Evolving technology changes the culture of modern music


Cactus Music in Houston, Texas, is the place to find everything from hip-hop to Tejano, Jimi Hendrix posters and musically themed lunchboxes, as well as regularly-scheduled free live in-store music events. (Courtney Perry/Dallas Morning News/MCT)

Remember aimlessly thumbing your way through the shelves of your local record store as some obscure artist found his or her way from the stereo on the cashier’s desk and into your ears? Probably not, and if you do, it’s probably been a while.

What about scrolling your way through the iTunes music store listening to 30-second samples of music in the comfort of your own home? Chances are the latter option is a great deal more likely than the former.

The changes in the music industry have rippled out further than the industry itself — it’s changing the culture of music.

The beginning of the music industry’s decline can be traced back to the turn of the millennium when Napster blazed the trail of illegal piracy that would follow in its wake.

The music industry, much like the journalism industry, is not dying, but merely changing. There is still money to be made from music. Artists still sell out arenas, and records still go multi-platinum (albeit not to the degree they once did).

However, as a result of the public’s accessibility to music, record companies are forced to lessen the amount of acts they can sign onto their label, consequently shrinking the number of bands they can expose to audiences.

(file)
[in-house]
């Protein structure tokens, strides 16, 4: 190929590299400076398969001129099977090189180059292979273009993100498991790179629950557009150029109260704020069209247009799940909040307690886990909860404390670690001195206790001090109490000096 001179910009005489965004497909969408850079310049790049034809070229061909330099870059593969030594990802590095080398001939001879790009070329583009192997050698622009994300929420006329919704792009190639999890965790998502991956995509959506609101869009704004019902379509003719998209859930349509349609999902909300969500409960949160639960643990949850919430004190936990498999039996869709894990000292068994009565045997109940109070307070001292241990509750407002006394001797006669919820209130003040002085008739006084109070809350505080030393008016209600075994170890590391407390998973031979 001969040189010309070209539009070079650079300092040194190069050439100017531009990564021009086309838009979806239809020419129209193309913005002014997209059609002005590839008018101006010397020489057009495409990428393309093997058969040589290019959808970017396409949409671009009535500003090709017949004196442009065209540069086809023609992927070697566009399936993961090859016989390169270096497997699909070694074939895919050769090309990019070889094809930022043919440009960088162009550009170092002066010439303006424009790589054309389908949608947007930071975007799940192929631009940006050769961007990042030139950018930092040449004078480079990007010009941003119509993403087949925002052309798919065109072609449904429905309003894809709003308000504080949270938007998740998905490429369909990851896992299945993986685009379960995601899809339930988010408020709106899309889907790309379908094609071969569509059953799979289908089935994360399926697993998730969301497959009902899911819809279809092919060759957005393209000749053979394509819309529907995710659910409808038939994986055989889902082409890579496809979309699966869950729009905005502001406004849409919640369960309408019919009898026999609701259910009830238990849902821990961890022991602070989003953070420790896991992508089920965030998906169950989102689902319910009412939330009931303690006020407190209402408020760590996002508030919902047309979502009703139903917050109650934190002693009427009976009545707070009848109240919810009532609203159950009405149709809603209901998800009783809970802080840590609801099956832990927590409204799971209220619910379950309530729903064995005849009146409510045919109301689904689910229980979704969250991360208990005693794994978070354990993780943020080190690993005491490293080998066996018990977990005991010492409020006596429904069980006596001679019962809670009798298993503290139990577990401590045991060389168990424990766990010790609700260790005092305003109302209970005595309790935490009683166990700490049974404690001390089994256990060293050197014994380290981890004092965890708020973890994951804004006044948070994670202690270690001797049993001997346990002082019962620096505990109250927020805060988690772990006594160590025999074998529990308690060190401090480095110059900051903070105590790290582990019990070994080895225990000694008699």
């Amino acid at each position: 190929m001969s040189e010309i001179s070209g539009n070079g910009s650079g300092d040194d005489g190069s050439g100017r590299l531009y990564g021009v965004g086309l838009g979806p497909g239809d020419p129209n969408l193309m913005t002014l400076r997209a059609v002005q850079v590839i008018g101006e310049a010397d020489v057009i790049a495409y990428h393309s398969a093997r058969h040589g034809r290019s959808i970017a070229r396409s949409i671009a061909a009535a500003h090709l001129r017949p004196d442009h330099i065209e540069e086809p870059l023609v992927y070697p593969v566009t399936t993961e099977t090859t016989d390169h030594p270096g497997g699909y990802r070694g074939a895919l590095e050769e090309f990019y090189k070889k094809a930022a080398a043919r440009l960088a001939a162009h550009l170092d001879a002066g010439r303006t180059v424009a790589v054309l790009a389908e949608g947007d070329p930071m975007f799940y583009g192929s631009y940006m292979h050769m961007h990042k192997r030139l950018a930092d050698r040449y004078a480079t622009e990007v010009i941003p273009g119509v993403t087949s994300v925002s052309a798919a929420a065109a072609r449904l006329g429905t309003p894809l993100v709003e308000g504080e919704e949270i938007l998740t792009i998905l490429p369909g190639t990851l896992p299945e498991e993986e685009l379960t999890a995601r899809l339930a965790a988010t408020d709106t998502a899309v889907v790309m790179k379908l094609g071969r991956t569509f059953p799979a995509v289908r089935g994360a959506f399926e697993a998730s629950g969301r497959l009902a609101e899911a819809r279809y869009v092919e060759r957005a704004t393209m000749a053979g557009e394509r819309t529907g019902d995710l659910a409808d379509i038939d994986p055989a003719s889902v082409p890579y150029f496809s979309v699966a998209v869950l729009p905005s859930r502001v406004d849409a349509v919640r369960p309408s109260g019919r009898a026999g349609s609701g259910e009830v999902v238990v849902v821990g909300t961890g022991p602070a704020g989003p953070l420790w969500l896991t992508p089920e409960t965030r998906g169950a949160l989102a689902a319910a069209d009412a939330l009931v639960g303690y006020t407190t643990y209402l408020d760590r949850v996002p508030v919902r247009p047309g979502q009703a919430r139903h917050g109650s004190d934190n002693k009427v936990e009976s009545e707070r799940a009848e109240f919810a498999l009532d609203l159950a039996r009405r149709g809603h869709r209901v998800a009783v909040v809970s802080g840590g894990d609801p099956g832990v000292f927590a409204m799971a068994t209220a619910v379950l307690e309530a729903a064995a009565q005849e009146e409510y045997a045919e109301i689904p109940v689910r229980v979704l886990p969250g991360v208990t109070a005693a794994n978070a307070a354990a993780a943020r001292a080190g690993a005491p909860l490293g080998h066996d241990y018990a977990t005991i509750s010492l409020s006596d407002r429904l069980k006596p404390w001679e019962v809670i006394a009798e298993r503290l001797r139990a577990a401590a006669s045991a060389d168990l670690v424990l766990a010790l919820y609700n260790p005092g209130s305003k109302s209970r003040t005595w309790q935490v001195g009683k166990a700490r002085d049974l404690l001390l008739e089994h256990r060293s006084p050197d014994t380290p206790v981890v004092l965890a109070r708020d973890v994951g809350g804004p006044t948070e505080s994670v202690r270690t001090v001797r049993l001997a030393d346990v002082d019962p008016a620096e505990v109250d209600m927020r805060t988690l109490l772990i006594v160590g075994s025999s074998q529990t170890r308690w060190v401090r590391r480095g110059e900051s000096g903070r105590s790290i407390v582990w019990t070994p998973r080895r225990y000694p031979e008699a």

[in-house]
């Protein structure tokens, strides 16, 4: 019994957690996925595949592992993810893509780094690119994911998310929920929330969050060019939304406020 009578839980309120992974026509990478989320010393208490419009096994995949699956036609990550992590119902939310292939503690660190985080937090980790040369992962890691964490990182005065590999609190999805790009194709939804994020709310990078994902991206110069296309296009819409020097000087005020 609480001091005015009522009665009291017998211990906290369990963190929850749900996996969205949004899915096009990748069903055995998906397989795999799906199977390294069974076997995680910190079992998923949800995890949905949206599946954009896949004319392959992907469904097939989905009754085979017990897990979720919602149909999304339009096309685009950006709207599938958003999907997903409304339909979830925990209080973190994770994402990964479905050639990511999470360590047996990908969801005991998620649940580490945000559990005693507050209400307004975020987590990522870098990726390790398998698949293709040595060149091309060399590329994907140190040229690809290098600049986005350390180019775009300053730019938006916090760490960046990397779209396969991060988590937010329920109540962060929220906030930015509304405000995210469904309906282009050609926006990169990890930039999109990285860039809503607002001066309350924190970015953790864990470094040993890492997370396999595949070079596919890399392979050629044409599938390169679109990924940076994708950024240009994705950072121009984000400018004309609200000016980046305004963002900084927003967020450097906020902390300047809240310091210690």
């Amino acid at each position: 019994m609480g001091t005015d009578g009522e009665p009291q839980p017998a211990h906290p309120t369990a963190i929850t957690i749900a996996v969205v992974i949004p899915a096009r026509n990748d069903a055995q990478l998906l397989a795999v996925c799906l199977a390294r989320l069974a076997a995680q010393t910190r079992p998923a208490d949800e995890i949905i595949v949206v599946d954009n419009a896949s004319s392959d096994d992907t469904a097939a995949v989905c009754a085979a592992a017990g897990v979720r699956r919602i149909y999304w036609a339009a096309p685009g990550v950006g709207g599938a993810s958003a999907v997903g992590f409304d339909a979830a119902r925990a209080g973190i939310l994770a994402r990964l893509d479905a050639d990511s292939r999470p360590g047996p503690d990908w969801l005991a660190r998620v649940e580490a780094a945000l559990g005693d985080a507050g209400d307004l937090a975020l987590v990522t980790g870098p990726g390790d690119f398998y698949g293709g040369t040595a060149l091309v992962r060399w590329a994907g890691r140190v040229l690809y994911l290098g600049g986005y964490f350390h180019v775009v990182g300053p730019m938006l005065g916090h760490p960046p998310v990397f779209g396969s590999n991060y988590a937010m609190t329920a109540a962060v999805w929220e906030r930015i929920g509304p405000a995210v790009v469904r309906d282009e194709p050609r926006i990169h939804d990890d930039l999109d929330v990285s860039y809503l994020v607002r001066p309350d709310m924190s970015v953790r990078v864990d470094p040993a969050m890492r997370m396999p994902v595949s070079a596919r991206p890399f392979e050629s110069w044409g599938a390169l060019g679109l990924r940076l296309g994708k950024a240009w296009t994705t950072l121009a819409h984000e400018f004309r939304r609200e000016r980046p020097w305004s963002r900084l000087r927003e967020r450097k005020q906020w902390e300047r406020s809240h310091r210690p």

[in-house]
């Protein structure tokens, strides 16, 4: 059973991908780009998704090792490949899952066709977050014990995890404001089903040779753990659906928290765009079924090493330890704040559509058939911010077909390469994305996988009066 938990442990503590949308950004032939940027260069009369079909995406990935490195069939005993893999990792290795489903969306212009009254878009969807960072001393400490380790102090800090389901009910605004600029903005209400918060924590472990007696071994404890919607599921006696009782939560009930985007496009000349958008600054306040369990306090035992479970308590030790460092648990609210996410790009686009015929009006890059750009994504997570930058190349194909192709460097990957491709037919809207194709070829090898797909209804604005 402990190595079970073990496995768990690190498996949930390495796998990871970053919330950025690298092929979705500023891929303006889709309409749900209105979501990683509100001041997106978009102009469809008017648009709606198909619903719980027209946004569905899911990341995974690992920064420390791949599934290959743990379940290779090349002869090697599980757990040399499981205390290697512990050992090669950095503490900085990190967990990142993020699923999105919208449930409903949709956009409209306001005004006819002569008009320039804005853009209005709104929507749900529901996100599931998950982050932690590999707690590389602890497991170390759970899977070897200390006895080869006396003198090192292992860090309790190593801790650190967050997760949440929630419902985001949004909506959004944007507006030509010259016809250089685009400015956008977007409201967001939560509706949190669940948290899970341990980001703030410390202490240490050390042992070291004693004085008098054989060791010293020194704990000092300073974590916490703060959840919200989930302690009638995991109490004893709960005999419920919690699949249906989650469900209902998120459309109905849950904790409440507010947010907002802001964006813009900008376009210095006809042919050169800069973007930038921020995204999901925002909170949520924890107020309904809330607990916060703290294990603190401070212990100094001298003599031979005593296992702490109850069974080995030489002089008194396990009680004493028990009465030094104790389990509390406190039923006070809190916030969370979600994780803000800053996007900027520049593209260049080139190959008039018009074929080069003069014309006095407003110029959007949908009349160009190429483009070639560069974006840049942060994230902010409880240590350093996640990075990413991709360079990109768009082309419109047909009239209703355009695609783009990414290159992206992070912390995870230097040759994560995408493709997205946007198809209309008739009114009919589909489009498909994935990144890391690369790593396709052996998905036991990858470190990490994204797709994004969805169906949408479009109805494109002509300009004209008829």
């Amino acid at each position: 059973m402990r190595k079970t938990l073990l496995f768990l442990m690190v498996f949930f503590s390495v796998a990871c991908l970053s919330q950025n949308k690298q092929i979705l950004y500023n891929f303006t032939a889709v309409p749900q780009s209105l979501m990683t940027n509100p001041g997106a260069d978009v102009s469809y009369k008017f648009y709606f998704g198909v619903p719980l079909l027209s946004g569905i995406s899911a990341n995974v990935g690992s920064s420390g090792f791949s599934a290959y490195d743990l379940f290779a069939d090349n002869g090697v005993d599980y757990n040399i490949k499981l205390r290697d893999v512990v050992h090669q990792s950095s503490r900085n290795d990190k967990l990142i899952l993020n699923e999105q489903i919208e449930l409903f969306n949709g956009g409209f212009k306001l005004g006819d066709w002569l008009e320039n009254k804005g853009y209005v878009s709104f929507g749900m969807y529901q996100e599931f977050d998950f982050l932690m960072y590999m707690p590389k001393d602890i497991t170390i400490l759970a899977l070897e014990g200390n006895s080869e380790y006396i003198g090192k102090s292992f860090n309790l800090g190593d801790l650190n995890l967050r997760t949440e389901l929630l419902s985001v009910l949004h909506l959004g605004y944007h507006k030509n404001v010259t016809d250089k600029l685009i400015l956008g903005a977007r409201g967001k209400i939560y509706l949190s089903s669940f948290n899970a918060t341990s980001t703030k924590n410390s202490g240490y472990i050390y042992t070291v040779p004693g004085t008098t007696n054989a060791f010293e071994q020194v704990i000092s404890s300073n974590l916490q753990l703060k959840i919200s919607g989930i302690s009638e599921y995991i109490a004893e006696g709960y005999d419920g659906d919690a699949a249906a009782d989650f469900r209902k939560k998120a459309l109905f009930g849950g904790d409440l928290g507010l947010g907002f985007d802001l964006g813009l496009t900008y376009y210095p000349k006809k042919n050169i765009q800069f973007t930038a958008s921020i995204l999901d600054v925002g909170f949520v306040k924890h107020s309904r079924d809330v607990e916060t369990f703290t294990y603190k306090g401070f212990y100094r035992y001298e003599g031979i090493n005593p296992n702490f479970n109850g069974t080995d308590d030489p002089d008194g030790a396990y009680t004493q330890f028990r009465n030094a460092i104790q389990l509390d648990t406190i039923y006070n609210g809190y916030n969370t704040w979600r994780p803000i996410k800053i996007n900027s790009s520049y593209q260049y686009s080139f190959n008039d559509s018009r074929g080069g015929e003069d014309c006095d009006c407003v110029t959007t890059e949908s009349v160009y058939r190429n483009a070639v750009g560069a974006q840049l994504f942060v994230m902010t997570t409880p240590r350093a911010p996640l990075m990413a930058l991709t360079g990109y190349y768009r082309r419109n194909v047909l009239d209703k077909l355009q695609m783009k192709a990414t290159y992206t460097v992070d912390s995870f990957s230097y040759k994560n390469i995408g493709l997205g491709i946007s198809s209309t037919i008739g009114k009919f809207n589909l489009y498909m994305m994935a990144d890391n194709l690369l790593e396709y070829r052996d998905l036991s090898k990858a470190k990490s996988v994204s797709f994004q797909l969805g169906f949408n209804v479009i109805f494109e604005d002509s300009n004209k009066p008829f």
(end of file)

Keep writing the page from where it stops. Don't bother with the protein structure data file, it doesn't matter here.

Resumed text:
But these bands are now able to gain exposure for themselves. The Internet and it’s social networking services such as Twitter, Facebook and Myspace give artists the means to ensure that if they want to be heard, they can be.

The simple truth is that the days of tangible media are fading. Camera film has been rendered obsolete by compact flash cards, while millions of books can be read from a single Kindle device. Netflix lets us stream movies straight to our TVs, and has almost single-handedly put Blockbuster out of business. The CD racks that once outdated record players are now just as archaic as their predecessor thanks to MP3 players that can hold more than a thousand albums in their little half-pound frames.

While these products certainly offer a level of relative ease to users, what is missing is interaction — face-to-face conversation with a stranger about their favorite records, or the best concerts they’ve ever seen. Social tendencies have pervaded a generation that texts one another to make plans and uses the Internet as a means to avoid leaving the house whenever possible.

Assuming we can adapt from these setbacks, the changes that face the music industry don’t need to be unfortunate ones.

While the days of reading the linear notes of an album are gone, those same journalists and writers are in fact more accessible thanks to the Internet. Is it really unfortunate that instead of reading a small write-up about an artist in the sleeve of their CD case, you can instead get that same writer’s up-to-the-minute music recommendations and thoughts from his tweets?

It’s time to put nostalgia aside. As Bob Dylan wrote, “The times they are a changin.’ ” There’s no need to resist — they’re changing whether we want them to or not.